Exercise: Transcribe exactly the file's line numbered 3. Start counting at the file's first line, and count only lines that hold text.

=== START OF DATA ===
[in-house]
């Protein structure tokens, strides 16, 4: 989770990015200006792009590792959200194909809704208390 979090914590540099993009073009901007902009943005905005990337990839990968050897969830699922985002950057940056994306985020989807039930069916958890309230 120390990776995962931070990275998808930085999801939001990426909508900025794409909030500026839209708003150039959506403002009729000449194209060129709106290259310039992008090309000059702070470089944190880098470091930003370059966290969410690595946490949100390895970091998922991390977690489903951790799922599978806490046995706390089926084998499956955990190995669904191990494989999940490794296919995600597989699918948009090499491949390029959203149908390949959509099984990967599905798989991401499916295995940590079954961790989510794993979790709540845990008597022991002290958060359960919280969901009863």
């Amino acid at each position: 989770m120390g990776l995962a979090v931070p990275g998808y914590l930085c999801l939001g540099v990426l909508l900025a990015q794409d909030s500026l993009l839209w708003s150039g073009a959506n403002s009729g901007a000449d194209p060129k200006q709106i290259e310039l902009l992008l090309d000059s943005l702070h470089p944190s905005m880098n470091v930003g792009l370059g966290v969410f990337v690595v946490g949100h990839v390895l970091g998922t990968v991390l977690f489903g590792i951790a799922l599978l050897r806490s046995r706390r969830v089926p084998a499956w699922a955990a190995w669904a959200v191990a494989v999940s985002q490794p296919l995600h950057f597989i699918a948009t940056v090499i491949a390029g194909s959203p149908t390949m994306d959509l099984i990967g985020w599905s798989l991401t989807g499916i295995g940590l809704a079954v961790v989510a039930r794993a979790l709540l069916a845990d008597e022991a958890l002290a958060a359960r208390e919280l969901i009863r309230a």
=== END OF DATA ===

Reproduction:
């Amino acid at each position: 989770m120390g990776l995962a979090v931070p990275g998808y914590l930085c999801l939001g540099v990426l909508l900025a990015q794409d909030s500026l993009l839209w708003s150039g073009a959506n403002s009729g901007a000449d194209p060129k200006q709106i290259e310039l902009l992008l090309d000059s943005l702070h470089p944190s905005m880098n470091v930003g792009l370059g966290v969410f990337v690595v946490g949100h990839v390895l970091g998922t990968v991390l977690f489903g590792i951790a799922l599978l050897r806490s046995r706390r969830v089926p084998a499956w699922a955990a190995w669904a959200v191990a494989v999940s985002q490794p296919l995600h950057f597989i699918a948009t940056v090499i491949a390029g194909s959203p149908t390949m994306d959509l099984i990967g985020w599905s798989l991401t989807g499916i295995g940590l809704a079954v961790v989510a039930r794993a979790l709540l069916a845990d008597e022991a958890l002290a958060a359960r208390e919280l969901i009863r309230a």